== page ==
Do new mothers suffer more from obsessive-compulsive symptoms than the general population?

Many women with a newborn baby feel that they have to be perfect mothers. This can cause them stress and anxiety.

Research from a study at the Northwestern University in the US suggests that women who have recently given birth have a much higher rate of obsessive-compulsive symptoms than the general population. 

A new mother may constantly worry and check to see if her baby is still breathing. Or she may fret about germs, obsessing whether she’s properly sterilised the bottles, then wash and rewash them.

The study found 11 percent of women at two weeks and six months after giving experience significant obsessive-compulsive symptoms compared to 2 to 3 percent in the general population. This is the first large-scale longitudinal study of obsessive-compulsive symptoms in the period after birth.

These symptoms are usually temporary and could result from hormonal changes or be an adaptive response to caring for a new baby, researchers said. But if the compulsions interfere with a mother’s functioning, they may indicate a psychological disorder.

The researchers’ own recollections of their own obsessive and upsetting thoughts after giving birth led them to investigate if the experience was universal.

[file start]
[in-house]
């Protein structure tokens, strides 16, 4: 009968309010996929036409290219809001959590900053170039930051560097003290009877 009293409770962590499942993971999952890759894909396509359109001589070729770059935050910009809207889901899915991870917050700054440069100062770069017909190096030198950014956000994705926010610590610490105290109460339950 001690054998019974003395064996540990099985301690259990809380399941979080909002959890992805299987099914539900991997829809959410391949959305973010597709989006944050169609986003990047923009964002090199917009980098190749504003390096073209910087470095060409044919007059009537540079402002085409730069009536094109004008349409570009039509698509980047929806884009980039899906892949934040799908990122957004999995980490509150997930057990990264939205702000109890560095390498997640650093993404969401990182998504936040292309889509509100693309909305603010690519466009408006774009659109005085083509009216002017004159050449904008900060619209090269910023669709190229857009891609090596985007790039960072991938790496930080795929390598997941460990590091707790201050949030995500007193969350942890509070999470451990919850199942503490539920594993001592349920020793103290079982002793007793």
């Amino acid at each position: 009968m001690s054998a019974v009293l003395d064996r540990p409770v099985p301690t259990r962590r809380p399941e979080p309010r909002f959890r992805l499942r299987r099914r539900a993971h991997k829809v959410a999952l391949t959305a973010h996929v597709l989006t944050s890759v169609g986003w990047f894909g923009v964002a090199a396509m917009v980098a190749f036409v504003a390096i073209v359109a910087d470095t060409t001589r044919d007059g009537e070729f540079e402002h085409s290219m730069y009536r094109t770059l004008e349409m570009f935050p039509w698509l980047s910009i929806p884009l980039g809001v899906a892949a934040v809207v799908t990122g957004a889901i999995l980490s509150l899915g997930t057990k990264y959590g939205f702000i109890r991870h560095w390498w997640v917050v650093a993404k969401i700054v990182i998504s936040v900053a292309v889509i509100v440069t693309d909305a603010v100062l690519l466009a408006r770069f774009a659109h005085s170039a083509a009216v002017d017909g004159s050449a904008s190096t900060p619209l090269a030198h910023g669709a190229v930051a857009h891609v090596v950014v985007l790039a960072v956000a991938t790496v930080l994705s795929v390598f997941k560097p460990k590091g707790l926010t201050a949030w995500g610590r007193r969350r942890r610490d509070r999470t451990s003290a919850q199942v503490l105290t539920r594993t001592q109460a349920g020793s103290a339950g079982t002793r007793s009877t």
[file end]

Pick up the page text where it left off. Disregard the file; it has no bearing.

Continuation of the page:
Obsessions are unwanted and repeated thoughts or images that create anxiety. Obsessive-compulsive disorder (OCD) may be triggered by stress, research shows. Thus, stressful situations, such as pregnancy and the  period after giving birth, may exacerbate or predispose women to OCD.

The most prevalent thoughts women reported in the study were concern about dirt or germs followed by compulsions to check that they did not “make a mistake. New mothers may check and recheck baby monitors are working, the baby's crib side is properly latched, or bottles are properly sterilized, for example. Some women in the study reported intrusive thoughts that they would harm the baby.

For women with obsessive-compulsive symptoms after birth who otherwise are functioning normally it might be reassuring to hear that their thoughts and behaviors are very common and should pass.

The women in the study were recruited during their delivery hospitalisation at Northwestern Memorial in Chicago and completed screening tests for anxiety, depression and OCD two weeks and six months after going home. A total of 461 women completed the surveys at two weeks and 329 of the original group completed them at six months. The women’s symptoms were self-reported and they did not receive a clinical diagnosis by a psychologist.     

About 50 percent of the women reported an improvement in their symptoms by six months, but at that time point new women developed symptoms whom had not experienced them at two weeks.

The researchers suggested that if those symptoms are developing much later after delivery, they are less likely to be hormonal or adaptive. They noted that the risk for psychological disorders persists for up to a year after delivery.

If the symptoms do continue then a few sessions of counselling might be the answer to help new mothers overcome the feelings of stress and anxiety. 

The study is published in the March/April issue of The Journal of Reproductive Medicine.



added at 12:03am on 6th March 2013

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